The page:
Posted by: Corri van de Stege | December 10, 2008

Write on Wednesday – empty…

Coming back from a long haul- three days in Wales – I realise there is no new challenge on Becca’s blog… What is going on?  But in anticipation, and feeling a little bit at a loss this morning at 7 o’clock, on a train somewhere in Wales, I wrote my own ‘write on Wednesday’.  It had to do with feeling at a loss, feeling challenged, wondering about what I was writing for and for whom.  

So, glancing around the compartment I was in and trying to work out what all this is about, this travelling, this matching two totally different lives, the work-live and the writing-live, I came up with my own observations, leading nowhere.  But then, what writing leads anywhere anyway?

This is Wales: Swansea to Cardiff.

I am up early, too early in this impersonal hotel room, where I have to grab around in my suitcase to find my clothes for this day and wonder whether I’ve brought the right stuff, but then, who cares?  I arrive at the station, too early after having paid my bill and walking some 7 minutes, hauling my suitcase and an umbrella in the miserably not-quite-rain.   A train to Cardiff is waiting on platform 1, ready to go.  I get on it and it’s nearly empty.  A girl is asleep, a man sits bleary-eyed scanning a newspaper.  He confirms that this train will go to Cardiff, so I sit down.  The train chunters out of the station in the dark and a conductor comes to check our tickets.

Then I realiste that this is the slow train, it stops at every station on the way.  It’s not one of the trains that I checked up on last night on the internet.  Oh well, who cares.  I’ve got a seat.  I’m early anyway.   I’ve got time to write all this down…  Write on Wednesday, I think.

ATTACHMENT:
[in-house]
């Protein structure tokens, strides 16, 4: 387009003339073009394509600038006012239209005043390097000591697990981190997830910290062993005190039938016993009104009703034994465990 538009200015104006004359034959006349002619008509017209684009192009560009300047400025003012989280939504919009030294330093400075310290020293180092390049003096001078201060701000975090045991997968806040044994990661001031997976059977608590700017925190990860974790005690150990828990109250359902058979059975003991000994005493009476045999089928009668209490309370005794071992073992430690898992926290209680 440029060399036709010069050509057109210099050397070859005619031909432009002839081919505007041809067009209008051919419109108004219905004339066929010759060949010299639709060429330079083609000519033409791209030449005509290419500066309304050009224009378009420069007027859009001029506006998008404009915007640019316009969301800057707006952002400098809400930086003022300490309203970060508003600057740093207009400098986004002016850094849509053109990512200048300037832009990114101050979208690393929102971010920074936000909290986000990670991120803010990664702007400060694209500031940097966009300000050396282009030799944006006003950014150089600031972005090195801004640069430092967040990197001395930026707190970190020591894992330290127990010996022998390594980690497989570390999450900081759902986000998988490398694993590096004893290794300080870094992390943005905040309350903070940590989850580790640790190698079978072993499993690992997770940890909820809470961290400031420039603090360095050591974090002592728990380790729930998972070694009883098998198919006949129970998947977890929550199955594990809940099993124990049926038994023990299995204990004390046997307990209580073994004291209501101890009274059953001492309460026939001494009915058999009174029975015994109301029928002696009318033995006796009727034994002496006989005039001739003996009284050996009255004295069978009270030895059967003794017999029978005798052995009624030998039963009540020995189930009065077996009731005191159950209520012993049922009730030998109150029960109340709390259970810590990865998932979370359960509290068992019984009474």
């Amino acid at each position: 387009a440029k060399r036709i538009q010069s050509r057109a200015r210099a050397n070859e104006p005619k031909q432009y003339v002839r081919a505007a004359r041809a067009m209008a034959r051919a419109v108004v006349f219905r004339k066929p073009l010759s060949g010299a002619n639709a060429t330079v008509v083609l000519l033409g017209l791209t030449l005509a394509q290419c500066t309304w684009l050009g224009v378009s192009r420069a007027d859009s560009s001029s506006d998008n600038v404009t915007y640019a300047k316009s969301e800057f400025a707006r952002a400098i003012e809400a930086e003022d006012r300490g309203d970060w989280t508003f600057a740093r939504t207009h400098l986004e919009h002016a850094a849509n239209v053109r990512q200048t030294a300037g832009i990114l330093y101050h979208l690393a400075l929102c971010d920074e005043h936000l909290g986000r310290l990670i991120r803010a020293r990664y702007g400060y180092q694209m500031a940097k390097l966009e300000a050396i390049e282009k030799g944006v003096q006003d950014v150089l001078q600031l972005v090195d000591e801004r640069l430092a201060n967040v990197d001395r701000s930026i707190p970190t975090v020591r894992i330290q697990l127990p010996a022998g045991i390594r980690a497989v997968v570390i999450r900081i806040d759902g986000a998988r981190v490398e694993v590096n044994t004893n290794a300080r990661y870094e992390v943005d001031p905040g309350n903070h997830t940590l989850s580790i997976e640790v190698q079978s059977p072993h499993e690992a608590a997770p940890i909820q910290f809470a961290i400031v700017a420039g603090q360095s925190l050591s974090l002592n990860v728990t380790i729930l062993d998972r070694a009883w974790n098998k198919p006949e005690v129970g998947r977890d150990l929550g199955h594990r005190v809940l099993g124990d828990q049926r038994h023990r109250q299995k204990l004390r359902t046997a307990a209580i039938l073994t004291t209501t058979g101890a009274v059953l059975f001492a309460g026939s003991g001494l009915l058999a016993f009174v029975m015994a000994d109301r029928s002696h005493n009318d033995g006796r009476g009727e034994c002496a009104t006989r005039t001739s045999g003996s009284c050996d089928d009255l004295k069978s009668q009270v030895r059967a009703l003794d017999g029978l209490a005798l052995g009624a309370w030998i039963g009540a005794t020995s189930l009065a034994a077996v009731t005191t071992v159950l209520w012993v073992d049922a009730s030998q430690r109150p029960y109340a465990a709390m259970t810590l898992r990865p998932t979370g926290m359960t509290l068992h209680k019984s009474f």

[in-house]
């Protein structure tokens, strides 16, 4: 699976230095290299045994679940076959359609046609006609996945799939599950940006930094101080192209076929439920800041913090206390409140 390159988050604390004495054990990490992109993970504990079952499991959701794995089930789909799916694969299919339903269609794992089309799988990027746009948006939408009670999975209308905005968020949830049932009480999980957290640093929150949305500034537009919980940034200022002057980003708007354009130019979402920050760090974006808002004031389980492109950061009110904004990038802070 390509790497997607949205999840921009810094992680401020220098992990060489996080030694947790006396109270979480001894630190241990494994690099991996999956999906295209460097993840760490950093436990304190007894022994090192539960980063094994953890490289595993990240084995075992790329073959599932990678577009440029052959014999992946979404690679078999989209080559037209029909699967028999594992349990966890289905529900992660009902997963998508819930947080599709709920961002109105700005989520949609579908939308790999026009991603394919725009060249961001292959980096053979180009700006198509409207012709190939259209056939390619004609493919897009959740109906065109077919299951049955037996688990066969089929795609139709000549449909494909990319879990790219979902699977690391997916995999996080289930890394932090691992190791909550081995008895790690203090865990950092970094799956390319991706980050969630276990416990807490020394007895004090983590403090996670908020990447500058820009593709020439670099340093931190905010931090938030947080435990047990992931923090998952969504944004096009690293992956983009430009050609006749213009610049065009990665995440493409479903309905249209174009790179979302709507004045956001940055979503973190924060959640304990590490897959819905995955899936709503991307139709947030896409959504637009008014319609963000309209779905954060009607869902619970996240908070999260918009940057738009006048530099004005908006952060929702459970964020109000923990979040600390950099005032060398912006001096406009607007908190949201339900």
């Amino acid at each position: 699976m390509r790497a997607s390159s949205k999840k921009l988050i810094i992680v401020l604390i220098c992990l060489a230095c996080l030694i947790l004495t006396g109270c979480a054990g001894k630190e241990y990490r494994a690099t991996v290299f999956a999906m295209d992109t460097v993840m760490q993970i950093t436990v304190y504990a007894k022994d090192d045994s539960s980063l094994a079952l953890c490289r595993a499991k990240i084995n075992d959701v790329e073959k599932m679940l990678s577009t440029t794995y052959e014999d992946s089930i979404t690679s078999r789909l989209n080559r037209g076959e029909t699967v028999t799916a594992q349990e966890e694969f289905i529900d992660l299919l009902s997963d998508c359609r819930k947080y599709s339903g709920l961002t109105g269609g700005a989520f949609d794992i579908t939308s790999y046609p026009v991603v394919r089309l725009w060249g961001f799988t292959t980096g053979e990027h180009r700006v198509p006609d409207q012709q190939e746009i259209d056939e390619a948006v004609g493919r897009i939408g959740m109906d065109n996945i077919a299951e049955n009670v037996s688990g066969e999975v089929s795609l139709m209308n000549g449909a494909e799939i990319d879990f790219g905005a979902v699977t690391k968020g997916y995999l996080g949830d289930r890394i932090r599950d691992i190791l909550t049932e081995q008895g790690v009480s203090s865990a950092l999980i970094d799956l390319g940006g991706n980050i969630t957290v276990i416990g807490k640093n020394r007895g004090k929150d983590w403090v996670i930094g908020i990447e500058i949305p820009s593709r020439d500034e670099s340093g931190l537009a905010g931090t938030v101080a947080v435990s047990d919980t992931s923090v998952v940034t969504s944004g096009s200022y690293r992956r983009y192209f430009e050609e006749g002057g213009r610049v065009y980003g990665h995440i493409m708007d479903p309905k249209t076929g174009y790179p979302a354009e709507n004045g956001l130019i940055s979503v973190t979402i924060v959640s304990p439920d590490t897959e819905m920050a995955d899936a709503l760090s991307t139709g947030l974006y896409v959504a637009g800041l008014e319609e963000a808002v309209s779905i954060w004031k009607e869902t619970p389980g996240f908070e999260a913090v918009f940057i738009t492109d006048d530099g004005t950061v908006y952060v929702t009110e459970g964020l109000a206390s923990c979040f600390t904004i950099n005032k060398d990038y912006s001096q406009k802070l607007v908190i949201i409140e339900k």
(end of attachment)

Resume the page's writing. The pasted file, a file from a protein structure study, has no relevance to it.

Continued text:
I lose track of the stops, as the train fills up, and then, at Bridgewater, it’s full.  Then there’s Pencoed.  What do these names mean?   I’m beginning to understand some of the geography.  They’re place names I’ve heard mention, but in my usual rush to get from A to B I usually miss out on the in-betweens.  Two stations after Bridgewater, people are standing in the isle.  These are the workers, clearly, and the woman who finds one of the last seats next to me, takes out a Rosamund Pilcher and an Oxfam ticket is her page guide.  Opposite me a middle class commuter, a man in a grey shirt, black raincoat and striped grey/black/white tie puts his computer back underneath the table.   His glasses are small andblack-rimmed and he busily scans his mobile, ticks the screen and then puts it back in his pocket.  From then on he surrepticiously scans the passengers, his brown eyes alert, but unobtrusive.  I don’t think he notices me noticing him, but I may be wrong and I don’t think much about it. 

Girls on high heels, black tights, slim coats, some of them white, totter along the isle and grab the very last seats available.  I’ve noticed that here in Wales girls are often petite, with sleek black hair, they know their fasion, and dress just so.  Men in fleeces hug mugs of coffee, a croissant in a paper bag.  A middle aged woman in a red coat pulls out a chocolate bar and eats it slowly then takes out a newspaper.  She does not care what either you or I think, is oblivious.

I’m conscious that my suitcase, too large for a two day sojourn, but then it’s got my trainers and an extra pair of boots, and my papers, and…   this suitcase is blocking a seat, but I pretend I have nothing to do with it.  I’m too tired to care.